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AIG Allowed To Run Savings Bank

December 10, 1999

WASHINGTON (AP) _ American International Group Inc., one of the largest U.S. insurance companies, has won permission from federal regulators to operate a federal savings bank.

The Office of Thrift Supervision, part of the Treasury Department, announced the approval on Friday. The company, known as AIG, is the latest in a string of insurance companies, securities firms and other businesses outside the banking industry to get new federal thrift charters in recent months.

In October, for example, the thrift agency granted the same powers to Aetna Inc., one of the nation’s largest life and health insurers, and to mutual fund giant Fidelity Investments.

The latest approval comes a few weeks after Congress enacted sweeping new legislation rewriting the financial services laws and allowing banks, insurance companies and securities firms to merge and sell each other’s products.

By approving applications from a number of financial companies outside the banking industry, the federal thrift regulators had chipped away at the Depression-era laws separating the financial services industries before Congress acted.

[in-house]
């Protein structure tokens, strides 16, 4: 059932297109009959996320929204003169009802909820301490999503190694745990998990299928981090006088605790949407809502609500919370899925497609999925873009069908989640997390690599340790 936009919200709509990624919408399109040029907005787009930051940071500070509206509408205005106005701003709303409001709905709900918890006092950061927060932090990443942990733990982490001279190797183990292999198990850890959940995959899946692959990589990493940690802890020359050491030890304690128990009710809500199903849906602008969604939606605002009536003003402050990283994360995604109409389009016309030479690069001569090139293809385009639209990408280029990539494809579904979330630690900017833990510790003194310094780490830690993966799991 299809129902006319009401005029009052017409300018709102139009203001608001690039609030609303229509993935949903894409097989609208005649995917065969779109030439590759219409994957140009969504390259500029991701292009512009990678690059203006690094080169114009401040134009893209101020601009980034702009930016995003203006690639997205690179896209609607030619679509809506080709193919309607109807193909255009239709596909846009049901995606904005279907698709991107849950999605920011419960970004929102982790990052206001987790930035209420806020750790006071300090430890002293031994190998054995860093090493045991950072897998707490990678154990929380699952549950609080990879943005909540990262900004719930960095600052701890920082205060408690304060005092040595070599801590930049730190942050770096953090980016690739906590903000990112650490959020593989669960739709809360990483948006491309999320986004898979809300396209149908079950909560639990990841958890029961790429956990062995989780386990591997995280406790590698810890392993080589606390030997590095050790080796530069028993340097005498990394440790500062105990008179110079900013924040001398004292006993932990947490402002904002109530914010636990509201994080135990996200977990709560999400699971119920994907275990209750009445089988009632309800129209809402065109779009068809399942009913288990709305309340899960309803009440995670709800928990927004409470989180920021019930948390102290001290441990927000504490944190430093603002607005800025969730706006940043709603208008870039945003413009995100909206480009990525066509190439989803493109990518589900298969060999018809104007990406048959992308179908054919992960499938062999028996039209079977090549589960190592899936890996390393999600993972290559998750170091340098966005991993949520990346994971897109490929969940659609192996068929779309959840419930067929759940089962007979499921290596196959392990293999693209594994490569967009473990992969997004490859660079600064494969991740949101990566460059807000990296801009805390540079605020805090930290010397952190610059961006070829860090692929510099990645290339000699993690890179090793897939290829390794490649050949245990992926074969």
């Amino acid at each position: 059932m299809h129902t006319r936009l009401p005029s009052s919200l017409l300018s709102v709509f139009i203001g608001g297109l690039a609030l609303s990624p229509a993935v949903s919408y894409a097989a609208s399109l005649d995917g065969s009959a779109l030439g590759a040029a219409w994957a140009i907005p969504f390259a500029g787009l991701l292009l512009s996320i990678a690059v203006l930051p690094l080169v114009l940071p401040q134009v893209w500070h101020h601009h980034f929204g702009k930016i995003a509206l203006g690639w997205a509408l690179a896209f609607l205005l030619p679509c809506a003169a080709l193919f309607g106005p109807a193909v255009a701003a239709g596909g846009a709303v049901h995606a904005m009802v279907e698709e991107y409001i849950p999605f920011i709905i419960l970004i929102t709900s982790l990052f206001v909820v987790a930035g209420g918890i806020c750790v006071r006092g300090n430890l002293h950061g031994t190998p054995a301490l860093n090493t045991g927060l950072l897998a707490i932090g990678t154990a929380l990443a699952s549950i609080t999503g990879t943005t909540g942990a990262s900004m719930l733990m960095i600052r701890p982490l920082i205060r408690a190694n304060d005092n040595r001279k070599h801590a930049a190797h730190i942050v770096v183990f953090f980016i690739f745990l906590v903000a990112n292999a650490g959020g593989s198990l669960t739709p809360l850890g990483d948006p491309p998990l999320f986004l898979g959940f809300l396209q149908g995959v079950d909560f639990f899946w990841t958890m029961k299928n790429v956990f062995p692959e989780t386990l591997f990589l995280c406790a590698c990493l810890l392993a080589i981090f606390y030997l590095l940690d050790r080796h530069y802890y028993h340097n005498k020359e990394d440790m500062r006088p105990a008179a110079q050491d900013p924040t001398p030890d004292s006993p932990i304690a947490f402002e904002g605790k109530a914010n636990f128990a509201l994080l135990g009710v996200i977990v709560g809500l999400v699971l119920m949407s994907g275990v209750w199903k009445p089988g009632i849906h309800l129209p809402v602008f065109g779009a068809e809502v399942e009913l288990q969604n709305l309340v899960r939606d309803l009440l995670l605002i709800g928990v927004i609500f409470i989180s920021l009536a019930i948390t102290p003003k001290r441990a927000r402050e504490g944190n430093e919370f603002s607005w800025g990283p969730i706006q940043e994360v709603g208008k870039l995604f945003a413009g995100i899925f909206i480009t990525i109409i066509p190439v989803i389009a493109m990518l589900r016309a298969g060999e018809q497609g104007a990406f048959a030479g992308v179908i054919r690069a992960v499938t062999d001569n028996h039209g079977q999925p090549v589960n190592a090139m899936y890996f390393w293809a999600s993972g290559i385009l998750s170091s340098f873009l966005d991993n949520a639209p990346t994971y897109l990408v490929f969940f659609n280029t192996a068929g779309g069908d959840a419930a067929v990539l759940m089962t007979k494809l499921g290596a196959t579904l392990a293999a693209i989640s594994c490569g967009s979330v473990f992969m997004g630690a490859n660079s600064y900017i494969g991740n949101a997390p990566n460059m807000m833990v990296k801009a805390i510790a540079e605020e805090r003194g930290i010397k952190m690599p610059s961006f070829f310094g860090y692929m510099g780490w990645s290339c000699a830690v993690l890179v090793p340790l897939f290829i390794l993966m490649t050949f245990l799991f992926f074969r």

AIG, based in New York City, is a major commercial and industrial insurer with some $259 billion in assets which also engages in securities brokerage, consumer finance, aircraft leasing and data processing. It also owns the Stowe Mountain Ski Resort in Vermont.

The company plans to operate a full-service savings bank in Wilmington, Del., with most of its business to be done by telephone and mail.

AIG spokesman Ned Burke said the company had no comment on the thrift charter approval.

Other companies receiving new savings and loan charters recently include agribusiness giant Archer Daniels Midland Co., long-distance telephone company Excel Communications Inc. and coffin manufacturer Hillenbrand Industries.

Several other non-financial companies, including department store chains Wal-Mart Stores Inc. and Dillard’s Inc., had to withdraw their pending thrift charter applications after enactment of the new financial overhaul law, which prohibits the mixing of commerce and banking.

The new law did not affect non-financial companies that had already had their applications approved.

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